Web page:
Fibrosis is akin to scarring, since both involve deposition of connective tissue (i.e. collagen and glycosaminoglycans) by fibroblasts activated by immune cells such as macrophages. However, if tissue injury is severe or repetitive, deregulation of the healing response may lead to fibrosis.
Fibrosis interferes with the normal function of an organ; it may occur in many tissues, usually as a result of inflammation or damage. Some of the organs affected are the lungs (pulmonary fibrosis), the liver (chronic liver disease, cirrhosis), the kidneys (renal fibrosis), the heart (heart fibrosis), the brain (glial scar), the joints (arthrofibrosis), the intestine (Crohn’s disease), and the skin (scleroderma/systemic fibrosis, nephrogenic systemic fibrosis).
Non-alcoholic fatty liver disease (NAFLD) is rather common in older adults, being detected in about 25% of the population. However, a recent study (called “Children of the 90s”) revealed that a substantial number of UK young adults are also affected. Researchers tested over 4,000 young people in this study, which follows up on the lives and health of individuals born in 1991 and 1992 in Avon, England.
All participants were examined with ultrasound at the age of 18, revealing that 2.5% had NAFLD. Five years later, a fibroscan (transient elastography scan) showed that over 20% had NAFLD, with half of them suffering from severe disease. The scans also revealed that 2.4% had liver fibrosis; importantly, severe liver fibrosis can lead to cirrhosis. The majority of the young people with NAFLD were overweight, with a BMI (body mass index) over 25; among those with the largest amount of fatty liver deposits, 60% were obese.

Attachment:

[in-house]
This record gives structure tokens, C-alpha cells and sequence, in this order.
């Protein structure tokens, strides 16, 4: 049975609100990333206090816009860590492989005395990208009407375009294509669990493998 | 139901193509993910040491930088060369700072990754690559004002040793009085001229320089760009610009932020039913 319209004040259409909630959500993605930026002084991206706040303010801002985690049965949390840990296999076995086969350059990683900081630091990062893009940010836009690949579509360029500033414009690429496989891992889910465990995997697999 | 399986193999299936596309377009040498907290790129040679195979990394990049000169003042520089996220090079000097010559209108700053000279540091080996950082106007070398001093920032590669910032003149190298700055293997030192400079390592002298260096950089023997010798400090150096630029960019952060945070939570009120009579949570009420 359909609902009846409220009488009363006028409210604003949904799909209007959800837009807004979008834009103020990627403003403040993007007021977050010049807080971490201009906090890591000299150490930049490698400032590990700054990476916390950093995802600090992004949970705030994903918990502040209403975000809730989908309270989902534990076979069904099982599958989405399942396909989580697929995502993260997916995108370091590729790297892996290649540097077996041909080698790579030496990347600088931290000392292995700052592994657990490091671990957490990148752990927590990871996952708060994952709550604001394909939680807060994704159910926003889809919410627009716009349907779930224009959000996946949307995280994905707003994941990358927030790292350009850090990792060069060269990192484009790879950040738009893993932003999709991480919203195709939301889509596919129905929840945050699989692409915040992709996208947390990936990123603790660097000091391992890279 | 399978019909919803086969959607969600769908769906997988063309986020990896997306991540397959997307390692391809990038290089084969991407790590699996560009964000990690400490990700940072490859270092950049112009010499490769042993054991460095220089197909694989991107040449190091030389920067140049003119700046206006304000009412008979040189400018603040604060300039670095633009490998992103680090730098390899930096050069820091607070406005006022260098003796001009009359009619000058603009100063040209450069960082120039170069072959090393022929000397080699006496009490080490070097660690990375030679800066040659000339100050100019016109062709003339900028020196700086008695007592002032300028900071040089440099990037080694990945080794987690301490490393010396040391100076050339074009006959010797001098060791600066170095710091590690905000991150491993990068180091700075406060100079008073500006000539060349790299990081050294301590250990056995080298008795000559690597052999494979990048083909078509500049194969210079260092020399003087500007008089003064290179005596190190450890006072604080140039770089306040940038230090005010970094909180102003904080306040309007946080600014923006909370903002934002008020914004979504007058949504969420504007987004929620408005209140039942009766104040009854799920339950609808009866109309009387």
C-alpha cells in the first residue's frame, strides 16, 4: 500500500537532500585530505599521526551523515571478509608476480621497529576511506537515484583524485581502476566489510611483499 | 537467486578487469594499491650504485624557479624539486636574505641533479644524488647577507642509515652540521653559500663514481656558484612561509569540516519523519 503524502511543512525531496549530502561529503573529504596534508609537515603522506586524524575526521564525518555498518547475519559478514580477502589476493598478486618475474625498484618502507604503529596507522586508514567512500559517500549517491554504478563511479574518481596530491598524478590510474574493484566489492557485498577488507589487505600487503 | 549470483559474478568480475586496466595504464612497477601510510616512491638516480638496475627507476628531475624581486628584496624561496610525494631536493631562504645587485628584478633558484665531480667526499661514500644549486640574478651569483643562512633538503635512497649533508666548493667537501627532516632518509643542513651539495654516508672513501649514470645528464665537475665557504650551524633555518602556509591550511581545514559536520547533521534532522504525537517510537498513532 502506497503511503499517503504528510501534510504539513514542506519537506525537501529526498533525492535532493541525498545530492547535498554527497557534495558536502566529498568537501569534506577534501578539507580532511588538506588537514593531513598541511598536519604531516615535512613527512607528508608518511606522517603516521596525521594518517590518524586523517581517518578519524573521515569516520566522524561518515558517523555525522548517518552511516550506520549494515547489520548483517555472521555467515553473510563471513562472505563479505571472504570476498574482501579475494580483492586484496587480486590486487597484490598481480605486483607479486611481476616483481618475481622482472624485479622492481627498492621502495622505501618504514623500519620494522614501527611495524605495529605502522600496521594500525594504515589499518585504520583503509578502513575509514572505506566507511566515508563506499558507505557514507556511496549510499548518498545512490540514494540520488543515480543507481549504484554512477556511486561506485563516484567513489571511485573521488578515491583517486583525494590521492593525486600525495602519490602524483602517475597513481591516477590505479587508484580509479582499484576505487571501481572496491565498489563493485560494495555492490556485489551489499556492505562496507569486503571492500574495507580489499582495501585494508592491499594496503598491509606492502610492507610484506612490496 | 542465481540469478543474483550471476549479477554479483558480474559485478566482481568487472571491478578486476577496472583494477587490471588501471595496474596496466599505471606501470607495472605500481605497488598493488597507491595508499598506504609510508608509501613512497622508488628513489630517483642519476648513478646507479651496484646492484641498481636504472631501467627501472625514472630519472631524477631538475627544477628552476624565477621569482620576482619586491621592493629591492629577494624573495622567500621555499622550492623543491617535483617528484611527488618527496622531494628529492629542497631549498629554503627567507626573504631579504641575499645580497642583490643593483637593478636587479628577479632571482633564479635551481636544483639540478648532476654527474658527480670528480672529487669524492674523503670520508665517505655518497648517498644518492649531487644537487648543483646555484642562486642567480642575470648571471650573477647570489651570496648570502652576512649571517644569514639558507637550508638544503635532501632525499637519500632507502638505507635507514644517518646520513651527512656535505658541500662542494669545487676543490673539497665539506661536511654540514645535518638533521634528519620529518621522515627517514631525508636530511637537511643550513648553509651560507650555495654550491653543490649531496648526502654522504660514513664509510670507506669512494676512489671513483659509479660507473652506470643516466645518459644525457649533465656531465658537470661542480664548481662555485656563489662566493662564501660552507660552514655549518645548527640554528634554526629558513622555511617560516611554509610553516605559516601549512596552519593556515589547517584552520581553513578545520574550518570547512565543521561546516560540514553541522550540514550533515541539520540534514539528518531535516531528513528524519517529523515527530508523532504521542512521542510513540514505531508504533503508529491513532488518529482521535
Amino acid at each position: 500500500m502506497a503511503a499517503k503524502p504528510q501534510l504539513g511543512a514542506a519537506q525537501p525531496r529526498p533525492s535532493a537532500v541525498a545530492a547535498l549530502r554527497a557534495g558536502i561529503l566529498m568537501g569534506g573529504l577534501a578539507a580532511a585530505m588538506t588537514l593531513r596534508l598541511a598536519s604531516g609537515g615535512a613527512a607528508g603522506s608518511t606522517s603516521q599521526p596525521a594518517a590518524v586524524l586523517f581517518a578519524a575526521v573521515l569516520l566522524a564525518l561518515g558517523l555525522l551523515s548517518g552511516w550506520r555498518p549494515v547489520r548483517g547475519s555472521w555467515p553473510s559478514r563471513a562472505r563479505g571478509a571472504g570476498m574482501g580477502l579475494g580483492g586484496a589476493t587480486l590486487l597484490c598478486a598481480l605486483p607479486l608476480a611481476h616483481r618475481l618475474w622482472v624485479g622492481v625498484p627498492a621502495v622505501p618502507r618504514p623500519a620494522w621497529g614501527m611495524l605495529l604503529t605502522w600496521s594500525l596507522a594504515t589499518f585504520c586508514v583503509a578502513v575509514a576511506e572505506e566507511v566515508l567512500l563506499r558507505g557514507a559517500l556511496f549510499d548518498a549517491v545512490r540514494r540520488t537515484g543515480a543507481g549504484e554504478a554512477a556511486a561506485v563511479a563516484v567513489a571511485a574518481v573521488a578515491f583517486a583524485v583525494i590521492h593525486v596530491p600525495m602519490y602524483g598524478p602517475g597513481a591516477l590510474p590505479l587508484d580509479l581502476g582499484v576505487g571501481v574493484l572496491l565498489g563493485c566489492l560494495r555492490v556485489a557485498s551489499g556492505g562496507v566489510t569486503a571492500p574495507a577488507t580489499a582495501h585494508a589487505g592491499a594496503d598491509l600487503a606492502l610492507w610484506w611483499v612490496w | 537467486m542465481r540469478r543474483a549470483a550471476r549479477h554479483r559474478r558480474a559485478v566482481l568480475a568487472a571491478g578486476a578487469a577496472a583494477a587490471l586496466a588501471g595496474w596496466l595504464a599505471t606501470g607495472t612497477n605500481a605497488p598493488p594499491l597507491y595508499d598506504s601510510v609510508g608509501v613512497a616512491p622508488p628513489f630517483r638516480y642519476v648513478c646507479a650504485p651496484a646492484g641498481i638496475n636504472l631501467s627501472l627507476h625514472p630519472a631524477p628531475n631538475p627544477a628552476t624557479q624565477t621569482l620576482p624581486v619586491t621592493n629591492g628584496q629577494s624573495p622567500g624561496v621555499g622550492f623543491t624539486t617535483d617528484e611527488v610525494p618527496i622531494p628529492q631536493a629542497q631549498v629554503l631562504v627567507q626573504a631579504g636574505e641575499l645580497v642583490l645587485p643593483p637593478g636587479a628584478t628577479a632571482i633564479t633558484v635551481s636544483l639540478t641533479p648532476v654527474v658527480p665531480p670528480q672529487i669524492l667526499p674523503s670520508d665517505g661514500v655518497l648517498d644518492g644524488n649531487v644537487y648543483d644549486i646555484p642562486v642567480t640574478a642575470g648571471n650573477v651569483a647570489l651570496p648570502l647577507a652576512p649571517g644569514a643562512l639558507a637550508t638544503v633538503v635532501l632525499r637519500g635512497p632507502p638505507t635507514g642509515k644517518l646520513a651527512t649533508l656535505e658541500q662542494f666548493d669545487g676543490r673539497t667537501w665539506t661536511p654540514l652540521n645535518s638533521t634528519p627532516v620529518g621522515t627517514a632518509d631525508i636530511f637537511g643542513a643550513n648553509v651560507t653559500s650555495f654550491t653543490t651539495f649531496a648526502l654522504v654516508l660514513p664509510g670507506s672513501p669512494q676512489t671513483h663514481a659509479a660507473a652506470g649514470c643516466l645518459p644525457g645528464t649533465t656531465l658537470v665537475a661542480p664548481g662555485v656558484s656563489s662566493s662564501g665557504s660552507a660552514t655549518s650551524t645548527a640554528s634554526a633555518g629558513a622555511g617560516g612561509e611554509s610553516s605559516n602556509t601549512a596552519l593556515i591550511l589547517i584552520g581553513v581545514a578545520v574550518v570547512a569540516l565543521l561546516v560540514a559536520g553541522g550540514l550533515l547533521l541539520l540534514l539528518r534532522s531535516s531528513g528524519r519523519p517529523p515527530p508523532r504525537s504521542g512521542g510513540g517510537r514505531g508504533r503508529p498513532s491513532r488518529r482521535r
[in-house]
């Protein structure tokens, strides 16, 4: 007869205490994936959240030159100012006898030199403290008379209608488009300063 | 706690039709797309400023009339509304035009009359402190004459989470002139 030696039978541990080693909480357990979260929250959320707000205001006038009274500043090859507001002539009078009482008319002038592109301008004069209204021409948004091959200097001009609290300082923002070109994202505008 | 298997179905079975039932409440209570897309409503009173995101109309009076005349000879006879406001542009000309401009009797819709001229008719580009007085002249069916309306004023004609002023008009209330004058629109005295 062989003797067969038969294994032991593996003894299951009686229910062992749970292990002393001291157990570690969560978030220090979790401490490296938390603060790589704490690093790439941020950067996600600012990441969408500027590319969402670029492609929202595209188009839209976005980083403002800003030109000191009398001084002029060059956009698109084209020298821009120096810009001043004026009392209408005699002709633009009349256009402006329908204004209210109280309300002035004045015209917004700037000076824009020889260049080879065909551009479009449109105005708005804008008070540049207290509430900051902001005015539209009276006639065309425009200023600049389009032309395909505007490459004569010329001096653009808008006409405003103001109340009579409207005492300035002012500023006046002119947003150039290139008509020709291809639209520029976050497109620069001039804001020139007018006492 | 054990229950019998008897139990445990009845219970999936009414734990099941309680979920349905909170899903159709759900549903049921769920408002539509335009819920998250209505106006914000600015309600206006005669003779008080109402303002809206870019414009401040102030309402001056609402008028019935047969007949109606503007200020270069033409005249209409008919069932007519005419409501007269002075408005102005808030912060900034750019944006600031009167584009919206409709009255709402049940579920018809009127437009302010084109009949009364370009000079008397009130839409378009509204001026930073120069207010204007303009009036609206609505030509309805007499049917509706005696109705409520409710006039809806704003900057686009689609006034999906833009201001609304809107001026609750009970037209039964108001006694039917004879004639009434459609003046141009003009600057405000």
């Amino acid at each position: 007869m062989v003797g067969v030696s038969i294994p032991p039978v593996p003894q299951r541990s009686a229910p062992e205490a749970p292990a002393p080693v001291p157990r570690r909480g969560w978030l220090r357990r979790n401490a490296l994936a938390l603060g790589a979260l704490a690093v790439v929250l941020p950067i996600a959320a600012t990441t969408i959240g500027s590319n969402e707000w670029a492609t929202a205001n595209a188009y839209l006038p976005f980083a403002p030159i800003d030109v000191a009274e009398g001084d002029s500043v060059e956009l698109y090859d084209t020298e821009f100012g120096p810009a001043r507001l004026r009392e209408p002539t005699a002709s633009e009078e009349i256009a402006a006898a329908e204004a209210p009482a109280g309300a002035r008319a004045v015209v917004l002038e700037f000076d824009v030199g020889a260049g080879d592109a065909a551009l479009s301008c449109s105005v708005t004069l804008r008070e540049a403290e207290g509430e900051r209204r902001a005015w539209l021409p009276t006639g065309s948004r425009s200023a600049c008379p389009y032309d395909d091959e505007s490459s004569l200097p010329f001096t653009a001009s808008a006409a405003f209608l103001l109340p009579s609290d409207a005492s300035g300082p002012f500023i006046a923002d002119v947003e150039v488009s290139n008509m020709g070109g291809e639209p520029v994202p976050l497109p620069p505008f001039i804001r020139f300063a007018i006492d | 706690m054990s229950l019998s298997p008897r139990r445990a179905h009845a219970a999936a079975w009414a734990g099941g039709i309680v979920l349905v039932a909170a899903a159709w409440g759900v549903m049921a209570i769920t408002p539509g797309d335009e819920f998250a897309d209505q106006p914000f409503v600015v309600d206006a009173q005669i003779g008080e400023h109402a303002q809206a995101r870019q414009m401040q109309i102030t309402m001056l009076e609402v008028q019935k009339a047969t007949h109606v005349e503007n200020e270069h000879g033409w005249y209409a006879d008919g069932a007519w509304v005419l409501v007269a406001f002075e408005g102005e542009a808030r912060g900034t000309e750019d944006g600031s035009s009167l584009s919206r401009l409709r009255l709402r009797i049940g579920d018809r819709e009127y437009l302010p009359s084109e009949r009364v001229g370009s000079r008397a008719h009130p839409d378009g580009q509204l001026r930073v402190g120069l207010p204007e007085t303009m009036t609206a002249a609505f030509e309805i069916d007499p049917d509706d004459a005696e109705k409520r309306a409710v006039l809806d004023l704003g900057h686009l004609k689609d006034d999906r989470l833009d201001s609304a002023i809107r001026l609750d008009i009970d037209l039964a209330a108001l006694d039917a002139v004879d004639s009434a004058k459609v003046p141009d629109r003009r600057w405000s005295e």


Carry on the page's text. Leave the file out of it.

Renal fibrosis, including glomerular sclerosis and tubulointerstitial fibrosis, is the hallmark of progressive renal disease of different origins and usually leads to chronic kidney disease (CKD) and kidney failure. CKD is the 16th leading cause of death worldwide affecting 8% to 16% of the world population. About one in ten people present with CKD worldwide; it caused 956,000 deaths globally in 2013, up from 409,000 deaths in 1990.
Pulmonary fibrosis is a chronic and progressive interstitial lung disease; it is triggered by various factors such as infections, environmental pollution and certain medications: however, idiopathic pulmonary fibrosis (IPF), without known cause, is most common. About 70% of diagnosed cases are in males.
There is presently no cure for pulmonary fibrosis; life expectancy is only three to five years and at least 5 million people are affected globally. Treatment is directed toward improvement of symptoms and certain medications may be used to try to slow the scarring. Lung transplantation is generally the last resort for IPF patients.
Cardiac fibrosis is a pathological process initiated by some harmful stimuli, such as myocardial injury (myocardial infarction) and/or inflammation, and followed by proliferation and migration of cardiac fibroblasts and myofibroblast transdifferentiation. This process then causes excessive deposition of extracellular matrix (collagen and glycosaminoglycans) and abnormalities in cardiac structure and function including hypertrophy, failure and arrythmias (Zhang 2015).
Numerous studies have demonstrated that endogenous and exogenous hydrogen sulfide play a critical role in the development of fibrosis in lung, liver, kidney and heart (Zhang 2015). The H2S-producing enzymes CBS and CSE are responsible for maintaining adequate levels of H2S in the blood and tissues of mammals.
The deficiency of endogenous CBS/H2S or CSE/H2S systems causes fibrosis: downregulation of CBS and CSE expression/activity and decreased plasma H2S levels are observed in patients with hepatocirrhosis. Using animal models of various organ fibrosis, several researchers have shown a significant decrease of the endogenous H2S level in plasma and tissues, whereas administration of exogenous H2S was shown to inhibit fibrosis development (Zhang 2015, Lin 2018, Sun 2019).